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Posts tagged with "Cancer"

  • Business and Markets

    Merck Does Something. Or Not. Maybe Something Else Instead.

    There’s some Merck news today, via FiercePharma. First off, their R&D head Roger Perlmutter sat down with some of the most prominent analysts for a chat about the company’s direction – and they came out with two completely different stories. Big changes? Minor ones? I wonder if people were taking away what they wanted to… Read More
  • Cancer

    How Goes the War?

    There’s an article at The Atlantic titled “More Money Won’t Win the War on Cancer”. I agree with the title, although it’s worth remembering that lack of money will certainly lose it. Money, in basic research, is very much in the “necessary but not sufficient” category. The article itself is making the case… Read More
  • Business and Markets

    Amgen Buys Onyx

    So Amgen’s bid for Onyx look like it’s going through, and the reaction of John Carroll at FiercePharma was to tweet “Expect big layoffs soon”. He took some flak for being such a downer, but he’s right, as far as I can see. Amgen isn’t buying Onyx for their research staff, or any of their… Read More
  • Cancer

    Aileron Reports Some Stapled Peptide Results

    Here’s a publication from Aileron Therapeutics on their stapled-peptide efforts against MDM2/p53 for cancer. (I wrote about that target here, so you can check out the links in that post for background). This compound (ATSP-7041) goes after both MDM2 and MDMX, activating the suppressed p53 pathway, and it seems to do a good job of… Read More
  • Biological News

    Another T-Cell Advance Against Cancer

    The technique of using engineered T cells against cancerous cells may be about to explode ever more than it has already. One of the hardest parts of getting this process scaled up has been the need to extract each patient’s own T cells and reprogram them. But in a new report in Nature Biotechnology, a… Read More
  • Cancer

    Cancer and Autism: Slow Down

    The New York Times had a rather confusing story the other day about the PTEN gene, autism, and cancer. Unfortunately, it turned into a good example of how not to explain a subject like this, and it missed out (or waited too long) to explain a number of key concepts. Things like “one gene can… Read More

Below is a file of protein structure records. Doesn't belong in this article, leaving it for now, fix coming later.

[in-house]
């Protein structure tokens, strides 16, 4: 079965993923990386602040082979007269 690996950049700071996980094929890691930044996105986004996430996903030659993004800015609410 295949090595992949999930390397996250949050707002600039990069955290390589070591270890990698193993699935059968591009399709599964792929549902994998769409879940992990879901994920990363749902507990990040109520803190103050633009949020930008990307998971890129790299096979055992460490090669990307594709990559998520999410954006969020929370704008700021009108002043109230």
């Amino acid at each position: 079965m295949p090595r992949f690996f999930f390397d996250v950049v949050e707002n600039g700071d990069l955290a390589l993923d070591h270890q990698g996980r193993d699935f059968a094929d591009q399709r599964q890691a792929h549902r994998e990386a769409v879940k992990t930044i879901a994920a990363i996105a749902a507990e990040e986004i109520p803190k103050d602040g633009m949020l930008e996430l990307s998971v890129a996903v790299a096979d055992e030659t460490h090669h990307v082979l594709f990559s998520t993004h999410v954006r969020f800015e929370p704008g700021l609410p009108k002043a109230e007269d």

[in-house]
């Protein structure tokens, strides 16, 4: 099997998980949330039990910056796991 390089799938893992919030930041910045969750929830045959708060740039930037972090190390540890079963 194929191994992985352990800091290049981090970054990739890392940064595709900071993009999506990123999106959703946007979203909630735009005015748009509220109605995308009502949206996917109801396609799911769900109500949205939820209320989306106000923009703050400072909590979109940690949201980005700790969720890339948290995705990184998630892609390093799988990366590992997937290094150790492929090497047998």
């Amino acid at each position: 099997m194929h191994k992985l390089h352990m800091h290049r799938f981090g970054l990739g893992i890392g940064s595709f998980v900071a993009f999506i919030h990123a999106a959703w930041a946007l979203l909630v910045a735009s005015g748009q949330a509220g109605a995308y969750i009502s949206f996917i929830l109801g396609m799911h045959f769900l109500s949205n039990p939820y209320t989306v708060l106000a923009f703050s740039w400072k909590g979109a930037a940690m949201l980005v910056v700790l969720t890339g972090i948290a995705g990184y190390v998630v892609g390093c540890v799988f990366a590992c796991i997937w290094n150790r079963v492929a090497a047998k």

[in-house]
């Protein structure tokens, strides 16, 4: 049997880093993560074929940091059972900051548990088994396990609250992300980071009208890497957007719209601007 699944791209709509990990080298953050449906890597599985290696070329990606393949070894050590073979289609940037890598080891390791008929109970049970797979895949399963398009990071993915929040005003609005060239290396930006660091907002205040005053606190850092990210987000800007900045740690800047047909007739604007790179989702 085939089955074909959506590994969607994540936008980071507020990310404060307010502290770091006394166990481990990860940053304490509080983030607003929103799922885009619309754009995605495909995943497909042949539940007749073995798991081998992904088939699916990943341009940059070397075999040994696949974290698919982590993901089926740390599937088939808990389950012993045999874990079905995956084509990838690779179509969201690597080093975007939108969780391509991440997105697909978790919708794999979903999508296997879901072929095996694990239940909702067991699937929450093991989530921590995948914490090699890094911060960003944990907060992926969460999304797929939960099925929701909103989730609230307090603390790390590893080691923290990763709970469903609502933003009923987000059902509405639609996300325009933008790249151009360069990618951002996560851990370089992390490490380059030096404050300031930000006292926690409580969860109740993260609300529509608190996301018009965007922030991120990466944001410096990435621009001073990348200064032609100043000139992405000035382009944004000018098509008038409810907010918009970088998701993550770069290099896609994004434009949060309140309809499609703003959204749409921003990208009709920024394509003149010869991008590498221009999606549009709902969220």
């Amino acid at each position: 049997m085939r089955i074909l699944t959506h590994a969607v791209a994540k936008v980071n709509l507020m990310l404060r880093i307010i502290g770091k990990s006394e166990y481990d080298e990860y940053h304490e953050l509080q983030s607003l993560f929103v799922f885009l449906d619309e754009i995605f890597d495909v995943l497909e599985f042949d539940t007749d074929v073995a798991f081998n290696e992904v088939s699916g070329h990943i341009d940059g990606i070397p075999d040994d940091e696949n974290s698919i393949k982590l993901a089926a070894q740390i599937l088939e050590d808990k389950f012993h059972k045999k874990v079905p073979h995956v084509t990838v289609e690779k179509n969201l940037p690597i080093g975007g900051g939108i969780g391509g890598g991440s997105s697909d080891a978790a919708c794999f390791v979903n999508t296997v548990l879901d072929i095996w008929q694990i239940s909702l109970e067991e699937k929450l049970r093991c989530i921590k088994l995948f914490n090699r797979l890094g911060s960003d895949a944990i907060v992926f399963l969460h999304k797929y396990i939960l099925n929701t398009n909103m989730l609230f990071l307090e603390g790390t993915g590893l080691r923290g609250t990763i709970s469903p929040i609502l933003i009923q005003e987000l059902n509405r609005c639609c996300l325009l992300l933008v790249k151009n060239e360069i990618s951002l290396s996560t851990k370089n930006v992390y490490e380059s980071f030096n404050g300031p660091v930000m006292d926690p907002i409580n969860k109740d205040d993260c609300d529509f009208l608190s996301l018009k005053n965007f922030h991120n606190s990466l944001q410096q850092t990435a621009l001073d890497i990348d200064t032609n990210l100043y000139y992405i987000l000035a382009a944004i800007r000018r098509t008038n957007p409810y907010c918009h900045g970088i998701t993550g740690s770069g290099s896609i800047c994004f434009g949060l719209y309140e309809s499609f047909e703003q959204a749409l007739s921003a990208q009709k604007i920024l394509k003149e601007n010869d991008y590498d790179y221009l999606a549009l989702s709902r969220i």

• Cancer

    Kevan Shokat At The Challenges in Chemical Biology Conference

    Kevan Shokat is now talking about his lab’s work on using Drosophila models for kinase inhibitor discovery in oncology. I always like hearing about this sort of thing; very small living models have a lot of appeal for drug discovery. You’d think that screening in fruit flies would be problematic for understanding human efficacy, but… Read More
  • Cancer

    Stuart Schreiber at the Challenges in Chemical Biology Conference

    I’m listening to Stuart Schreiber make his case for diversity-oriented synthesis (DOS) as a way to interrogate biochemistry. I’ve written about this idea a number of times here, but I’m always glad to hear the pitch right from the source. Schreiber’s team has about 100,000 compounds from DOS now, all of which are searchable… Read More
  • Cancer

    More Details on T-Cell Leukemia Therapy

    There’s an excellent overview at Science of the work of David Porter and Carl June at the University of Pennsylvania on T-cell-based cancer therapy. It turns out that when the dramatic reports came out on their first three patients, the team was out of funding and trying to see if they could get someone interested. Read More
  • Cancer

    A Specific Crowdfunding Example

    I mentioned Microryza in that last post. Here’s Prof. Michael Pirrung, at UC Riverside, with an appeal there to fund the resynthesis of a compound for NCI testing against renal cell carcinoma. It will provide an experienced post-doc’s labor for a month to prepare an interesting natural-product-derived proteasome inhibitor that the NCI w… Read More